In addition to facilitating a nation-wide focus on breast cancer awareness, October is National Antidepressant Death Awareness Month. The national recognition was created to highlight the prevalence of injury and death associated with the use of antidepressants. As widespread as the use of pharmaceuticals to combat depression is, the campaign to raise awareness and prevent premature mortality is a timely one.
The use of antidepressants is nearly ubiquitous across the country. The Centers for Disease Control & Prevention (CDC) reports that they rank among the three most common therapeutic drug classes in the United States, and a study conducted by The New York Times indicated that nigh on 25 million Americans have taken prescription drugs for depression for a minimum of two years.
Major depressive disorder, also referred to as clinical depression, is a common condition and the most common reason antidepressants are prescribed. Depression alters thought processes and behavioral patterns. Clinical depression covers a variety of disorders that produce this effect on an individual, including bipolar disorder, postpartum depression, seasonal affective disorder, persistent depressive disorder, and psychotic depression.
Antidepressants are not only prescribed to treat depression. Anxiety is another common impetus. Clinical anxiety often presents itself as intrusive fearful thoughts or a persistent inexplicable sense of dread. These excessive feelings of worry can be debilitating.
What Do Antidepressants Do?
There is a wide variety of antidepressants available, though they work toward the same goal: minimizing the ill effects of mental illness. Because these usually affect and are affected by brain chemistry, most drugs of this kind strive to normalize the chemistry of the brain. This usually involves boosting neurotransmitter levels or clearing up their progress through the brain. Neurotransmitters act as chemical messengers in the brain.
Types of Antidepressants
There are five major kinds of antidepressants:
- Selective serotonin reuptake inhibitors (SSRIs): SSRIs inhibit the reabsorption of serotonin into neurons, increasing the neurotransmitter’s availability in the brain. more serotonin available to improve transmission of messages between neurons.
- Serotonin and noradrenaline reuptake inhibitors (SNRIs): SNRIs keep both serotonin and norepinephrine from being reabsorbed.
- Tricyclic (TCAs): TCAs also block the reabsorption of serotonin and norepinephrine, while affecting other chemical messengers.
- Monoamine oxidase inhibitors (MAOIs): Among the earliest treatments for depression, MAOIs prevent monoamine oxidase (an enzyme) from removing norepinephrine, serotonin, and dopamine from the brain.
- Noradrenaline and specific serotonergic antidepressants (NASSAs): NASSAs block some serotonin receptors and increase the amount of serotonin and noradrenaline in the synaptic cleft (the space through which neurotransmitters send their messages between neurons at the nerve synapses).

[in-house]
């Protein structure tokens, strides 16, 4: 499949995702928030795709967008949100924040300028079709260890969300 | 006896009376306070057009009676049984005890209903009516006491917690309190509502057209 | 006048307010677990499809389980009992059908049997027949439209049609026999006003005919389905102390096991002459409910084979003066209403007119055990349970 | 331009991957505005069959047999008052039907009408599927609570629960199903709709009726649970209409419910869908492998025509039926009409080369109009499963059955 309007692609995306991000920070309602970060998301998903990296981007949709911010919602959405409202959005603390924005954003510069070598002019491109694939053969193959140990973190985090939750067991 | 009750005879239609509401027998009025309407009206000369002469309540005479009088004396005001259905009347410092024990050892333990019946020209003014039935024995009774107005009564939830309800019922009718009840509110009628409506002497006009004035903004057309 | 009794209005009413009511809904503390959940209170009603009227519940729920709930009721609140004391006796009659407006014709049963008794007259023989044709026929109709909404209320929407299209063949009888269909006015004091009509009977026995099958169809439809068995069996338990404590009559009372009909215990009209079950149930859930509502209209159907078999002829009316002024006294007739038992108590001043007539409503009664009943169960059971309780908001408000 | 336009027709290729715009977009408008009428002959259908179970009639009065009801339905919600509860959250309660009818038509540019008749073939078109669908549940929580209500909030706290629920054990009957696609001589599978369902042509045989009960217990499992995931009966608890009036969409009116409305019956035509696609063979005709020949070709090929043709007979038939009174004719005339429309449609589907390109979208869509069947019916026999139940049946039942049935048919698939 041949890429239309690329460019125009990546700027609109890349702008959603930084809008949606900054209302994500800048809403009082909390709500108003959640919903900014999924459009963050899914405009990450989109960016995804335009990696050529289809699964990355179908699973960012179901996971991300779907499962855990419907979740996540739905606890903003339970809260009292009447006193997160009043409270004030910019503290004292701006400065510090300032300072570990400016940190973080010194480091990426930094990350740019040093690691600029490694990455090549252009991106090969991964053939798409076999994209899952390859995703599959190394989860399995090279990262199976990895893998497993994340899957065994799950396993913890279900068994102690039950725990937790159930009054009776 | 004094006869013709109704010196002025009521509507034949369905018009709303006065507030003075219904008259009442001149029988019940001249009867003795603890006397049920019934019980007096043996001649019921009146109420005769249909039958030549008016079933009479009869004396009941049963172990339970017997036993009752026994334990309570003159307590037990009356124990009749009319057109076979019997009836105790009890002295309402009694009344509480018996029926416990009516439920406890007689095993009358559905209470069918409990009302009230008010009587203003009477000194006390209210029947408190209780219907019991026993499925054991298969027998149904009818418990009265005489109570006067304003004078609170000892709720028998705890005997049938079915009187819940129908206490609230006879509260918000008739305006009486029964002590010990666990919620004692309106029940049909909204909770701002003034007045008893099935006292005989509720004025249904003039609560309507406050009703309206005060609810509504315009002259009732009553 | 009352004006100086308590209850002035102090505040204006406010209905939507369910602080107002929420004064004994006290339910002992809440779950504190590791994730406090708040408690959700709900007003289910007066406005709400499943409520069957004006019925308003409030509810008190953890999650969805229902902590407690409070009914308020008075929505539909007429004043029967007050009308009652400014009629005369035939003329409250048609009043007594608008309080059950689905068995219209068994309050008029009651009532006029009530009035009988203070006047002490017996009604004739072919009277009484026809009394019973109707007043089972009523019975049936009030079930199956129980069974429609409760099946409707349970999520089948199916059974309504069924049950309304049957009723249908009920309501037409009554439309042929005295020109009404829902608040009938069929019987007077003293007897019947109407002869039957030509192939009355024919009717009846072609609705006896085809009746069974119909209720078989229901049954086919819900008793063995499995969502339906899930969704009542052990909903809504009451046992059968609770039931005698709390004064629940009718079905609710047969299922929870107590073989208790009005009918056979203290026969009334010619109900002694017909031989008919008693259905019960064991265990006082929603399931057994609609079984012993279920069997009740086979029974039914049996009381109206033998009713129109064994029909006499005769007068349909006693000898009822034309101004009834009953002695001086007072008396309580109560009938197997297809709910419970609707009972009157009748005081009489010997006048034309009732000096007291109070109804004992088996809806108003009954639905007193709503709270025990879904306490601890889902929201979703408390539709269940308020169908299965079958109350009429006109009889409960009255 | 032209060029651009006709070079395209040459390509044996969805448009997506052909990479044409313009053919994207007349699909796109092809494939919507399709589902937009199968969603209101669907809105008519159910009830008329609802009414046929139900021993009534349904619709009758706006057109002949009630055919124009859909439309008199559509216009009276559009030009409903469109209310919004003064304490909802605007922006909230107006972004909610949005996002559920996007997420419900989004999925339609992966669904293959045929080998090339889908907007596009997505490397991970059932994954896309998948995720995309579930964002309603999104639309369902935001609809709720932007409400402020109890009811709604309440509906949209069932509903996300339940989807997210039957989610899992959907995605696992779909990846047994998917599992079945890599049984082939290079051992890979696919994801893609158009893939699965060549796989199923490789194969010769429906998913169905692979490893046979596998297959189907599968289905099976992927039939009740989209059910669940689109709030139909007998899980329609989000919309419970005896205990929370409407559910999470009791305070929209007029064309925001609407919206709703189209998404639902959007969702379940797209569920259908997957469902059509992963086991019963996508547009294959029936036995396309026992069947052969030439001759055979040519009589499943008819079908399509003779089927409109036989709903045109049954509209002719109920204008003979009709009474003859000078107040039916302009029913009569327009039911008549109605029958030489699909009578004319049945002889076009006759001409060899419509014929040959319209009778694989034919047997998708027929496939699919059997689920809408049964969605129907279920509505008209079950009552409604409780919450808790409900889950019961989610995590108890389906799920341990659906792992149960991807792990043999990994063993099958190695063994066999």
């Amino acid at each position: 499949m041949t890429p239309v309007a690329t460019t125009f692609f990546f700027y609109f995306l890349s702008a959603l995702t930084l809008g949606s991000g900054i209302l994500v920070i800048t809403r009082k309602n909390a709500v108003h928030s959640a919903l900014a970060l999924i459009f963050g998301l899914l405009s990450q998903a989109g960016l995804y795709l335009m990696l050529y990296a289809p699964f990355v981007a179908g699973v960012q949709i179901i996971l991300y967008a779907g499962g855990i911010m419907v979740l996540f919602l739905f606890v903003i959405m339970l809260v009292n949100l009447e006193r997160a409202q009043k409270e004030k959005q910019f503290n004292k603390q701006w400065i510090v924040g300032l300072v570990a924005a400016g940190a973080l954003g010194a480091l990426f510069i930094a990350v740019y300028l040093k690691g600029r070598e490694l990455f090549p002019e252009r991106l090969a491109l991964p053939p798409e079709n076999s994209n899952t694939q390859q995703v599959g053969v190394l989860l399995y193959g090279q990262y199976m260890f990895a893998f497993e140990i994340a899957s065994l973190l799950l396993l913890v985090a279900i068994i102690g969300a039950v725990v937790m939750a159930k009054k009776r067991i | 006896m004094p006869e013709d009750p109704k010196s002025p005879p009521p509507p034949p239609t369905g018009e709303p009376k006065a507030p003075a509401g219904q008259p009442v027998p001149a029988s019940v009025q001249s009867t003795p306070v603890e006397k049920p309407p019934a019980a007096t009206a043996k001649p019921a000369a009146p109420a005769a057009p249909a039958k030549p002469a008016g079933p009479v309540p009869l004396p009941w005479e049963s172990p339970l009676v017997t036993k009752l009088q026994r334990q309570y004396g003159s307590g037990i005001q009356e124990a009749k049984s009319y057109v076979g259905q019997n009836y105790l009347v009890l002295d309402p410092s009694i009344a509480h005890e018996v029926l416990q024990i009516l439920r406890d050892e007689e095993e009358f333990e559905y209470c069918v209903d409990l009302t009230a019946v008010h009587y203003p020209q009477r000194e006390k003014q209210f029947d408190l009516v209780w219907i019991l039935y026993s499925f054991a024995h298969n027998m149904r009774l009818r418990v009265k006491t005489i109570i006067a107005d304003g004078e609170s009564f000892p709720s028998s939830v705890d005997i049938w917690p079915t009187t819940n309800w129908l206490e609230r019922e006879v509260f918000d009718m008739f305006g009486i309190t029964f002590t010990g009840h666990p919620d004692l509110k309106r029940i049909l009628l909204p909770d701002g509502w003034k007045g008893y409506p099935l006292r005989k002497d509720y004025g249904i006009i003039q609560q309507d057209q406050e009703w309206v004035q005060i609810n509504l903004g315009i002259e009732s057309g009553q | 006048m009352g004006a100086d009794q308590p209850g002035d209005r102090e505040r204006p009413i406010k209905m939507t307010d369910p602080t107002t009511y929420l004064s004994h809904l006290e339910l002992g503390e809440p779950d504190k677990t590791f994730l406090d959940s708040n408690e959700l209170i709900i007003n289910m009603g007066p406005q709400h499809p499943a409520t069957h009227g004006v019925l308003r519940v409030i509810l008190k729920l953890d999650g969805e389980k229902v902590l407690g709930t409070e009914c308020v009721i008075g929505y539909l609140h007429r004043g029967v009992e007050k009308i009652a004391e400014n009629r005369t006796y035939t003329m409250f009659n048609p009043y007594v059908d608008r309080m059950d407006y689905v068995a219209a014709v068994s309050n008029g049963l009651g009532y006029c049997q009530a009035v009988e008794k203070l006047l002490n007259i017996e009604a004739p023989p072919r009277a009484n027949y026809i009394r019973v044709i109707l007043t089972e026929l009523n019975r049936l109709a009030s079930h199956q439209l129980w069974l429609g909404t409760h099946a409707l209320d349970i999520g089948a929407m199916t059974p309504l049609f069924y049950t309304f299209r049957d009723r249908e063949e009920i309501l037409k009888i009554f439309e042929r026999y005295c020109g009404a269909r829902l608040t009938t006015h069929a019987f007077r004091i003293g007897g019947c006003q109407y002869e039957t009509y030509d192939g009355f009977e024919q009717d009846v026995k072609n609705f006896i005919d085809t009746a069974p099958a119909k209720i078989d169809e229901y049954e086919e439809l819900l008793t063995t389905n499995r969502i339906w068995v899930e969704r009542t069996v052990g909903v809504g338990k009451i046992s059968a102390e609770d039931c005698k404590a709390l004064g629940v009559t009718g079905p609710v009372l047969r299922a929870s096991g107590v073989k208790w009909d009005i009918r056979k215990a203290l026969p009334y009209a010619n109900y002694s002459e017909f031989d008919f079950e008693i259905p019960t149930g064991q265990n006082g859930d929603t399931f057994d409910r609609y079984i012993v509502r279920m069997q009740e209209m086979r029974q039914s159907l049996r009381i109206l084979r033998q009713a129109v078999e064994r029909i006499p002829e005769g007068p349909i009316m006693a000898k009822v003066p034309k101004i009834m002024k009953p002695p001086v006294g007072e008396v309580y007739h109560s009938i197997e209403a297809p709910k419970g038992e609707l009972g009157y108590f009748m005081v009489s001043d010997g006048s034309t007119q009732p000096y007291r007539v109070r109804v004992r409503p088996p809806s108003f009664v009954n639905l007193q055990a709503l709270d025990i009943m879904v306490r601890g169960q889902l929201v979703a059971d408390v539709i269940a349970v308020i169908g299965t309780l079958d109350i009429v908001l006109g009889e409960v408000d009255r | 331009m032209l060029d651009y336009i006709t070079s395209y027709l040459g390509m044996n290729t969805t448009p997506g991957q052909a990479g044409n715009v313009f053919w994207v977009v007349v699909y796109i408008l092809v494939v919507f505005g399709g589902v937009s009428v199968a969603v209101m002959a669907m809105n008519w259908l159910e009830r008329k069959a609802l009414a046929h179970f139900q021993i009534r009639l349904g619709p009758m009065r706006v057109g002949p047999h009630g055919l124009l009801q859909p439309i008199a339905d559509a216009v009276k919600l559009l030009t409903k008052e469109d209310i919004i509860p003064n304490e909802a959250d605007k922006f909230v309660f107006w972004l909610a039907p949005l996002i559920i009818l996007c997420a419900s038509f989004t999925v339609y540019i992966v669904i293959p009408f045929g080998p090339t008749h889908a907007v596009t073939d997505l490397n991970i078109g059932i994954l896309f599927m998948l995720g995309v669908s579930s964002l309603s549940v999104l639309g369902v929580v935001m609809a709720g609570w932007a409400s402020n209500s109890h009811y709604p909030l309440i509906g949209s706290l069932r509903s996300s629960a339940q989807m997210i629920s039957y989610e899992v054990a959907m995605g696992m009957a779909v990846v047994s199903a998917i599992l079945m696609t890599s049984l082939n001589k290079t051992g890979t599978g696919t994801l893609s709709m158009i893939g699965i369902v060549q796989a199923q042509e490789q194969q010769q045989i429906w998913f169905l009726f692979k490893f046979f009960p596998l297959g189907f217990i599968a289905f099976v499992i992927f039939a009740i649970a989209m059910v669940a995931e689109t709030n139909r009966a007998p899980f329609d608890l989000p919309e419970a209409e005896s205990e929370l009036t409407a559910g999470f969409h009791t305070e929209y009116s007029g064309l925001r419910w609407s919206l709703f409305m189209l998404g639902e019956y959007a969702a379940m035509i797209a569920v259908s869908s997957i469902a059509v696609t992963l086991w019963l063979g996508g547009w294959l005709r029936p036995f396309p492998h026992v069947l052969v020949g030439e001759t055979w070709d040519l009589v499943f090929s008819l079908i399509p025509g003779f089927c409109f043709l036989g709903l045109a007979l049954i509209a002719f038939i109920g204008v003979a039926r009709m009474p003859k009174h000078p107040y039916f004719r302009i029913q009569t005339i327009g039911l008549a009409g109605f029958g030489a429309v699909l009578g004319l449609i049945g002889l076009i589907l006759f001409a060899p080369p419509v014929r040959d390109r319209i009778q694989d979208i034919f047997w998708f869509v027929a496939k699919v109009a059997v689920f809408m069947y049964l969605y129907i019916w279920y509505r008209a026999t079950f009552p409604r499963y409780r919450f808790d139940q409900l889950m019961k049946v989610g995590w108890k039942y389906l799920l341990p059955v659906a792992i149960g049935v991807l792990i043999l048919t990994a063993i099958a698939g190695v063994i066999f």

Why Are Antidepressants Stigmatized?
The prevalent use of antidepressants as a mitigant for clinical depression makes them a visible and easy target for media coverage and for personal experience. While such prescription drugs can dampen the effects of several mental health issues, they are not a magic pill that makes everything better. They may also take weeks to take full effect. Those expecting more immediate and dramatic results are often left disappointed and sometimes vitriolic in their condemnation.
Because the drugs are used to treat mental health issues, there is an unfortunate association between antidepressant use and increased emotional and mental health challenges. Negative side effects, including emotional dulling and suicidal thoughts, are a risk.
Like any prescription drug, the temptation to take more than the prescribed dosage to see increased or quicker results is present. It may be more compelling since the demographic in question is being treated for imbalanced brain chemistry. Unfortunately, the incidence of substance abuse associated with depression patients is nearly one-third. This well-documented comorbidity results in increased social and personal impairment, higher suicide risk, and other psychiatric conditions.
Help Is Available
While antidepressants can be a helpful resource for those suffering from mental health challenges and are generally safe when used as prescribed, they must be used according to proper guidance from medical professionals if the very real dangers of the drugs are to be avoided. A prescription should always be accompanied by regular medical and/or psychiatric care.
Antidepressants are most effective when used in conjunction with other healthy coping strategies, like therapy. A nation-wide movement to normalize therapy and other mental health resources is a step in the right direction for preventing prescription drug-related mortality. Keeping open communication with friends and family is also a beneficial strategy.
In the midst of depression and other mental health challenges, many people feel that they are alone. If you struggle with a diagnosis or with moderating your antidepressant use, please know that you are not alone. Seek medical help before episodes become unmanageable, and take advantage of the many resources that are available.